U.S. Stocks Set For A Rebound; Markets Await New-homes Data

NEW YORK (MarketWatch) -- Stocks were set to open higher Friday on Wall Street, as shares of blue chip Citigroup and other banks gained a boost tied to a report of possible asset sales and as traders awaited data on U.S. new-home sales.

S&P 500 futures rose 9.70 points to 1,499.50 and Nasdaq 100 futures added 11.75 points to 2,143. Dow industrial futures rose 71 points to 13,530.

"It's a technical bounce and we're waiting for the economic numbers to come out,"said Peter Cardillo, chief market economist at Avalon Partners.

"Yesterday's decline ... might have been somewhat exaggerated," Cardillo said.

On Thursday, U.S. stocks fell sharply after the assassination of Pakistan opposition leader Benazir Bhutto and a weaker-than-forecast rise in durable-goods orders, with the Dow Jones Industrial Average ending the session down nearly 200 points.

The highlight of Friday's calendar will be new-home sales for November, due out at 10 a.m. Eastern. Also due out will be releases on Chicago-area manufacturing sentiment for December and weekly natural-gas inventory figures.

Among companies in focus, Warren Buffett's Berkshire Hathaway
is going to buy a reinsurance unit for $433 million from Holland's ING and is starting a bond insurer for municipal issuers, according to a Wall Street Journal report.

The Journal also reported that banks including Citigroup and HSBC Holdings are considering selling off a range of various assets.

Citigroup could sell 80%-held Student Loan Corp. , its North American auto-lending unit, its 24% stake in Brazil credit card operation Redecard and the bank's Japanese consumer finance business, the newspaper reported.

HSBC may sell its auto-finance business, the report said. Separately, Swiss bank UBS said it will not proceed with the acquisition of Standard Chartered Bank's mutual-funds management business in India.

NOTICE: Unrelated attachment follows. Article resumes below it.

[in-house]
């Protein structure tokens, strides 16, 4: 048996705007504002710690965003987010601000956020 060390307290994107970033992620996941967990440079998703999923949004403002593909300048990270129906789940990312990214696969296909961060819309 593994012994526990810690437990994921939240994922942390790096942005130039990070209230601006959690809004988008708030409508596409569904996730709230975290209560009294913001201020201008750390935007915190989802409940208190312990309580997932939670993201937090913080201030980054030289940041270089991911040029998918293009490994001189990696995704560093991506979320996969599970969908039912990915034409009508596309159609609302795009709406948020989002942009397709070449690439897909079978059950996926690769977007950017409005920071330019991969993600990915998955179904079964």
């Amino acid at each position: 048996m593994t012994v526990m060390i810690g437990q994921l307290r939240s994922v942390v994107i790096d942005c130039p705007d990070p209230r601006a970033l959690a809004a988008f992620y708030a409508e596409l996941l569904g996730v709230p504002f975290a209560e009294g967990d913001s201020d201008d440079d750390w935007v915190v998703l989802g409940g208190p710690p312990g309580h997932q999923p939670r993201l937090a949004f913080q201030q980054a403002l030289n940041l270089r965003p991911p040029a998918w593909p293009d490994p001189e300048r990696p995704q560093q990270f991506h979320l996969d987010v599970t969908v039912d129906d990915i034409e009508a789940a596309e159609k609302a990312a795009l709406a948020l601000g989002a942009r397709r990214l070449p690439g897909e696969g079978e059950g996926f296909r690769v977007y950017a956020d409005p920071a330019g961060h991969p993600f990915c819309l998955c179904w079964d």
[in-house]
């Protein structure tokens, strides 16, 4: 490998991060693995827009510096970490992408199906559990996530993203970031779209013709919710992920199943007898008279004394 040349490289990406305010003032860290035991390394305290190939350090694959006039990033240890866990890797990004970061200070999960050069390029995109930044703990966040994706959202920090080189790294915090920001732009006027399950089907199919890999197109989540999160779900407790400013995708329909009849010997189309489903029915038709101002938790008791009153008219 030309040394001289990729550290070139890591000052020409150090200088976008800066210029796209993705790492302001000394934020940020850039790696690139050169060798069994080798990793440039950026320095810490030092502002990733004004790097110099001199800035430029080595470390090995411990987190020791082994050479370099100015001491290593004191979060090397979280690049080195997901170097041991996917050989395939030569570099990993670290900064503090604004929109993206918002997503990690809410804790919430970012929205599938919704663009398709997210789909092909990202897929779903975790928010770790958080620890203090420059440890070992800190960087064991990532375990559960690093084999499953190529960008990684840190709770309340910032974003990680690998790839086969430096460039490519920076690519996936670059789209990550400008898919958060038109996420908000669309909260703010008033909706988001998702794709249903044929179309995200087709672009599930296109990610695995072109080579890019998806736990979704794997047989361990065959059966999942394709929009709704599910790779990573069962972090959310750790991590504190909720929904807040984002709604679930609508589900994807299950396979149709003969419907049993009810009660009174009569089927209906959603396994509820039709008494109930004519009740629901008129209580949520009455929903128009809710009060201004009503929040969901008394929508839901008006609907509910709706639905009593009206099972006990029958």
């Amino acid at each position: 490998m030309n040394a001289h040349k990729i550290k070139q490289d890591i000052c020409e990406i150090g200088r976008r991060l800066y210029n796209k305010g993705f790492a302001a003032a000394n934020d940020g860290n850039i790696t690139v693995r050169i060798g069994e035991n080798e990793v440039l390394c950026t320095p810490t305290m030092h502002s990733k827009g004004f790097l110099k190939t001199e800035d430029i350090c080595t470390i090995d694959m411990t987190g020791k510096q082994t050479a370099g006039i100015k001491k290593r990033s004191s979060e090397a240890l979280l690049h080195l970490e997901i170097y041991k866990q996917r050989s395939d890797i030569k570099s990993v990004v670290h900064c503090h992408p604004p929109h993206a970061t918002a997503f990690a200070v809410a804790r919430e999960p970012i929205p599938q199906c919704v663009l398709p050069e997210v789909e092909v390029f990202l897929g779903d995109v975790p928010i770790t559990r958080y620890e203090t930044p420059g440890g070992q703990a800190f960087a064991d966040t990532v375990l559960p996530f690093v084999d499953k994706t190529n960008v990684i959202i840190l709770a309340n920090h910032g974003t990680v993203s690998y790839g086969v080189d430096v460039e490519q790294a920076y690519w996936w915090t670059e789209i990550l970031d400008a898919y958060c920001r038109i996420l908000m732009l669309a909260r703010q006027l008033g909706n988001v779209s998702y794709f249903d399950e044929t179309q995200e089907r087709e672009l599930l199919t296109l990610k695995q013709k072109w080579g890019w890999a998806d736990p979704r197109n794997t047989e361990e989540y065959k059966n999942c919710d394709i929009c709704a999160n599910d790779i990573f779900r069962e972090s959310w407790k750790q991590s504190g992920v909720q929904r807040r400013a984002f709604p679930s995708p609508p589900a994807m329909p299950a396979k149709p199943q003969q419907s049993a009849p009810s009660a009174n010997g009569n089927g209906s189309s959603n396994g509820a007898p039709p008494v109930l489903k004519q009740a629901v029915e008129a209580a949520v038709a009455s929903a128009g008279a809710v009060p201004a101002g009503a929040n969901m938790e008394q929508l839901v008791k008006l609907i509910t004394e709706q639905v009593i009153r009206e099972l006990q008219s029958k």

Meanwhile, Dubai World increased its stake in MGM Mirage to 6.5%, buying 5 million shares of the casino operator from billionaire Kirk Kerkorian at $84.25.

MSC Industrial was downgraded to peer perform from outperform at Bear Stearns, on concerns the U.S. maintenance, repair and overhaul market will modestly slow in the next couple of months.

Other markets

"The market is going to keep a very close eye on what's happening in Pakistan," Cardillo said. "The key will be what happens with the price of gold and oil if there is any escalation of violence."

Gold futures for February delivery rose $4.70 to stand lately at $836.50 an ounce, continuing to gain from safe-haven demand and dollar weakness.

Crude-oil futures also gained, with the February contract rising 45 cents at $97.07 a barrel.

The dollar lost ground against the euro and the Japanese yen. The dollar index, which tracks the greenback against a basket of other major currencies, fell 0.3% to 76.365.

Prices of Treasurys extended their gains, with the benchmark 10-year Treasury note rising 15/32 to 100 28/32 while its yield contracted to 4.143%.

By Polya Lesova